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January 5, 2021

Our Darkest Night, by Jennifer Robson

In her first four novels, Jennifer Robson proven herself as a master of popular historical fiction, her books about strong independent women’s self-discovery against a backdrop of World Wars 1 and 2, weaving fascinating historical detail (Robson holds a doctorate in British economic and social history from Saint Antony’s College, University of Oxford) with scintillating narrative. Her books are huge bestsellers, and many writers, having achieved that kind of success, might determine that they’d found their formula and should probably stick to it, but not Robson, whose smash hit fifth novel The Gown did something a little different, set in 1947 as Queen Elizabeth and Prince Phillip, bringing to light stories of craftspeople who’d worked the embroidery on the wedding dress and posing vital questions about the devaluing of craft and art in general that tends to be created and appreciated by women.

And now, two years on, Robson—who: full disclosure, is a friend of mine!—has continued to demand more of herself as a writer and also of her readers, releasing Our Darkest Night, which I read on New Year’s Day and think is her finest novel yet. Set in World War Two Italy as Nina, a secular Jew, leaves her home in Venice to hide in the countryside, disguised as a the wife of Nico, a Catholic farmer, as Italy’s fascist government continues to escalate deadly laws targeting the country’s Jewish population—her father has already lost his medical practice, she is not permitted to study, local Jewish associations are being called on supply officials with lists of people they’re connected with.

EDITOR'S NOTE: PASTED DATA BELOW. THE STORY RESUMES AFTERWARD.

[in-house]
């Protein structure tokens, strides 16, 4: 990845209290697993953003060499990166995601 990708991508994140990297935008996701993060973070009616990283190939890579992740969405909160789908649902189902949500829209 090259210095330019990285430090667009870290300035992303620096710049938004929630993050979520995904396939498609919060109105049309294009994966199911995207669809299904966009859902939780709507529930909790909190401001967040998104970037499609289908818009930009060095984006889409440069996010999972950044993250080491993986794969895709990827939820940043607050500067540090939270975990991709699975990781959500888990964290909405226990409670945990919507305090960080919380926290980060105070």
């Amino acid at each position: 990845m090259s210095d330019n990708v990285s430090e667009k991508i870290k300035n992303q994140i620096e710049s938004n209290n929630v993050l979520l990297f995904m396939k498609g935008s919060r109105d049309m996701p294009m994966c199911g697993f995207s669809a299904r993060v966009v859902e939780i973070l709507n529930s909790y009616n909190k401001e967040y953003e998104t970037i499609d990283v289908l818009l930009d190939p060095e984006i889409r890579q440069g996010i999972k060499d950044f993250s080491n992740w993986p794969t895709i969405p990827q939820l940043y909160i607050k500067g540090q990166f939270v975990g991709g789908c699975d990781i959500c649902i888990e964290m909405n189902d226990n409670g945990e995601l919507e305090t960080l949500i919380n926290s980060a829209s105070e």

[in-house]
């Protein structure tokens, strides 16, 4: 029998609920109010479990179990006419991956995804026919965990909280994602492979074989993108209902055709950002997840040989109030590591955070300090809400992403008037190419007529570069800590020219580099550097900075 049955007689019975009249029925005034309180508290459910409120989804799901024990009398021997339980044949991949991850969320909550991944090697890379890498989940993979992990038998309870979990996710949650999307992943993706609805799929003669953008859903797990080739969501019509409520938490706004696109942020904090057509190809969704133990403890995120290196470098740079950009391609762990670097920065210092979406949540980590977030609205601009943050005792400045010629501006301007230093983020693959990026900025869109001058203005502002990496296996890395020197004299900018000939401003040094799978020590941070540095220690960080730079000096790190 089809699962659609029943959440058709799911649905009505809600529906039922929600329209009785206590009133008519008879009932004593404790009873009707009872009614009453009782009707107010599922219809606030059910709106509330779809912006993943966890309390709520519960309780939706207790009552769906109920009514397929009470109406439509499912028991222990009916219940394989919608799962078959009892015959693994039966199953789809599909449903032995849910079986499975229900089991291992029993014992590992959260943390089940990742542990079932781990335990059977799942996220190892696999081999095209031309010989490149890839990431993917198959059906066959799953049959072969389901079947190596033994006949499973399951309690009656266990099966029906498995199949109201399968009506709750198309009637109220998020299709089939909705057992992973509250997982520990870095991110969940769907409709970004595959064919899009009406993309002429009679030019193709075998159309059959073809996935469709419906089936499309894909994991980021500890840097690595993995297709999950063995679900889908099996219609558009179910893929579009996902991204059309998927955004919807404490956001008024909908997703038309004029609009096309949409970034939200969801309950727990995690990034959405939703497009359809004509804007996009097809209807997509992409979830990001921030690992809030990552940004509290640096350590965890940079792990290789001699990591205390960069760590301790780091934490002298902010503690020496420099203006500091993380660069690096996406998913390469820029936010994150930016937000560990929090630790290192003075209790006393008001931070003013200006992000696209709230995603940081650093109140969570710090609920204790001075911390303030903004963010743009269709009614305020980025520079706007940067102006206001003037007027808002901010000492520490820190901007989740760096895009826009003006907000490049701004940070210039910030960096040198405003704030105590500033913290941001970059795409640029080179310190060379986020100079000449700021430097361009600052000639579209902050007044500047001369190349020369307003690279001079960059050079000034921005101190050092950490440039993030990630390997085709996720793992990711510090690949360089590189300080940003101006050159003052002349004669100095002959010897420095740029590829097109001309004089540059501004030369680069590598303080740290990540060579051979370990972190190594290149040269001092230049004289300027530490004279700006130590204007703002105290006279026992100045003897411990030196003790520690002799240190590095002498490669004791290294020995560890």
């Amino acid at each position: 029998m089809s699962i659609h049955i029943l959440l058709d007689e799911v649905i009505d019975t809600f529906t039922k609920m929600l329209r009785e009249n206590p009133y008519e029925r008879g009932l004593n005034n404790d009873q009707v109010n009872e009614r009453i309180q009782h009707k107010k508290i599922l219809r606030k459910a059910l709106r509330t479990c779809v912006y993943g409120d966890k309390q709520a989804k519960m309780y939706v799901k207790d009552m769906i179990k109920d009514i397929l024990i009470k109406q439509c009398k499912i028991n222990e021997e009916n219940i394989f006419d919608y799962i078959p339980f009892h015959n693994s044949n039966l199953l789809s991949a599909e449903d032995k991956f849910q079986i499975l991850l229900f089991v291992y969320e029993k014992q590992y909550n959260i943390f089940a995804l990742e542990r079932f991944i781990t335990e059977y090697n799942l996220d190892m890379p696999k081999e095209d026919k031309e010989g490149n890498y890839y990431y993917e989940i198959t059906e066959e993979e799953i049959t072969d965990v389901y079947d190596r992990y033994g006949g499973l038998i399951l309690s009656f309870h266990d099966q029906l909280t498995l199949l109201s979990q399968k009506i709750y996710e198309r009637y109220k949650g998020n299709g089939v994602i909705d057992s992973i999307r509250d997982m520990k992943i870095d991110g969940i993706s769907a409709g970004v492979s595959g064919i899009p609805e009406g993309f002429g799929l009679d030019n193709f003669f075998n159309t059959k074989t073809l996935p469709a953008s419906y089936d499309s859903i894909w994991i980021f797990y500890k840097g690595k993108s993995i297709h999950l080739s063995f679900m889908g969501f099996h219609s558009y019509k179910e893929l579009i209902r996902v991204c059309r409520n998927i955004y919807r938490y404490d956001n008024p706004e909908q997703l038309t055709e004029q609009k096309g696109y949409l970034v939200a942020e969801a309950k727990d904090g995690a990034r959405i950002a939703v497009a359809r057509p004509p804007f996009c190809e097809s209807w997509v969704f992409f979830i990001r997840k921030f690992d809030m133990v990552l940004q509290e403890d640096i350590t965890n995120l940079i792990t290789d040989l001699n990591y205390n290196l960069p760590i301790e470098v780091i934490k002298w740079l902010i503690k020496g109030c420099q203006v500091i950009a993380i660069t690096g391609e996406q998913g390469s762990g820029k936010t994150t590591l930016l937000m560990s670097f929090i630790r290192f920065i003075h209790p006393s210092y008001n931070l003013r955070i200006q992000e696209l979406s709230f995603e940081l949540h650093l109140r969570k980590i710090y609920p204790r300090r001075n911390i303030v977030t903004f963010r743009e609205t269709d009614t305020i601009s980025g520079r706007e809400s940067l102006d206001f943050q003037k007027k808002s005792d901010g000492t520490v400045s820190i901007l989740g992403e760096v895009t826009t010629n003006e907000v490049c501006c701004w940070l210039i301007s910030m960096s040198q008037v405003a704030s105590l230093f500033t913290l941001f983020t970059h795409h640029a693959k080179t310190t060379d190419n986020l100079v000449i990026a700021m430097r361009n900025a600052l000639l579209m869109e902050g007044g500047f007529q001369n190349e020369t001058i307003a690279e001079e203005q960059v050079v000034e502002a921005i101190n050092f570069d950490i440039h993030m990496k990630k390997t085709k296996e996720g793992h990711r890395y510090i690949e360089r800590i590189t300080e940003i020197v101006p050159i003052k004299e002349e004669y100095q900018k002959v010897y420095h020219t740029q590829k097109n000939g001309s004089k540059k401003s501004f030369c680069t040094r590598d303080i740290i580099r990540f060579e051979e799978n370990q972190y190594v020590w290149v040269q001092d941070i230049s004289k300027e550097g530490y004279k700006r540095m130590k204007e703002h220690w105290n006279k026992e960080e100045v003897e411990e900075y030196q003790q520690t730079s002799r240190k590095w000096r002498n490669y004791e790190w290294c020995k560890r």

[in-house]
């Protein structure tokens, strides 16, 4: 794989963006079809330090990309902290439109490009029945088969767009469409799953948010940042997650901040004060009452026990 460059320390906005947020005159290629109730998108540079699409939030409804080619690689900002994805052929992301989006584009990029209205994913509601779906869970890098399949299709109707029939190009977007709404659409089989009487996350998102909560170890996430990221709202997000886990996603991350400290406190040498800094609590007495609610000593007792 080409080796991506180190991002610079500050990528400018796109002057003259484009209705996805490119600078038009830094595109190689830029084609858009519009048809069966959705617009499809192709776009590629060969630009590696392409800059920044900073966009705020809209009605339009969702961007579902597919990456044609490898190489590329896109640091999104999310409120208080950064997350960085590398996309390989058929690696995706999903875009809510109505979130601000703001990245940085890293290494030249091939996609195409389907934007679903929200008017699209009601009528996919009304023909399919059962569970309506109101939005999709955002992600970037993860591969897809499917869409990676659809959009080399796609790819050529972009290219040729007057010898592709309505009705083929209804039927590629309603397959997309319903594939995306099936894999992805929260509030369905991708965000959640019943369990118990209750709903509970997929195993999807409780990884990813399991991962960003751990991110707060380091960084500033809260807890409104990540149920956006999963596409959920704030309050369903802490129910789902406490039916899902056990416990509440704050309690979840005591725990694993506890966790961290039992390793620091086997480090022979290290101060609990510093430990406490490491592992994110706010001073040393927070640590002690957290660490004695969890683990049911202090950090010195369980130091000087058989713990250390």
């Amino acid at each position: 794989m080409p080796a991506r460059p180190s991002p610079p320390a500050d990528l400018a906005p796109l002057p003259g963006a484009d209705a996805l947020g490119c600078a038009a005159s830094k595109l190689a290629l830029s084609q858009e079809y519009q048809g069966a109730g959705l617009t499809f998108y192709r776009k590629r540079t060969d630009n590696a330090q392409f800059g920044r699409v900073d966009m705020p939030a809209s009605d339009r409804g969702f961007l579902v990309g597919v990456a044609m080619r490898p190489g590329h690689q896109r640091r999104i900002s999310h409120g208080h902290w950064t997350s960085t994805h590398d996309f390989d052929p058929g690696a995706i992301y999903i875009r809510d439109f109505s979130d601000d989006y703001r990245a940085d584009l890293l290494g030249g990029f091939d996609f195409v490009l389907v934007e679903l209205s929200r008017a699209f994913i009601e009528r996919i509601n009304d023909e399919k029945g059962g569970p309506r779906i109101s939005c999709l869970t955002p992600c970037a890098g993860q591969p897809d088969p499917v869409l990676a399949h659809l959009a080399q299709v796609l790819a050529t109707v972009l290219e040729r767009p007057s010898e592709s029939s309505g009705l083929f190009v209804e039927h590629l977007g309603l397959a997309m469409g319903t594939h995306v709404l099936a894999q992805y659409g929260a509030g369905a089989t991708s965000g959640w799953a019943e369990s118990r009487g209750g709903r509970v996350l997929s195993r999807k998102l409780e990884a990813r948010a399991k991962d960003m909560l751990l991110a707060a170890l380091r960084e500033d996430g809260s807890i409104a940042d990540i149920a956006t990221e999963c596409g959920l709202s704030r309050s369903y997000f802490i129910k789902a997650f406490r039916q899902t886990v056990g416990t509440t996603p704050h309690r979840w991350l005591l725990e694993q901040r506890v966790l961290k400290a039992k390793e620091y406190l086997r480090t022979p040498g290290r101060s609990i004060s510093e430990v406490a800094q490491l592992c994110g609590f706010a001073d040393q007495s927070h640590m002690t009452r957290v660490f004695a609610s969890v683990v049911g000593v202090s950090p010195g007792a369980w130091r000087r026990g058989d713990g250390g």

And so Nina agrees to go, desperately missing home and her family, and Robson does a wonderful job of creating a beautiful dynamic between them of respect and friendship…that has the potential to blossom into something more. The goodness of both these characters and the relationship between them creating a necessary balance to the backdrop of their story, the cruel and brutal reality of racism, persecution, and genocide. Robson doing nothing to blur the sharp edges of the truth of these matters, their violence and devastation. This is not an easy read, but to make it so would be to dishonour the stories of the real people who lived through and were victims of the Holocaust. And how does a writer whose novels feature plucky heroines and smoochy covers manage to do justice to the weight of the history she is telling? But Robson does, deftly, gorgeously.

Nina isn’t plucky—she’s a survivor. And I was trying to think of what the distinction might be exactly, which perhaps is that she comes to the story without naivete and with such a profound sense of who she is and where she comes from—there is a gravitas to her boldness that makes her absolutely unpluckable. She’s a remarkable fictional creation, and Our Darkest Night is a masterpiece.

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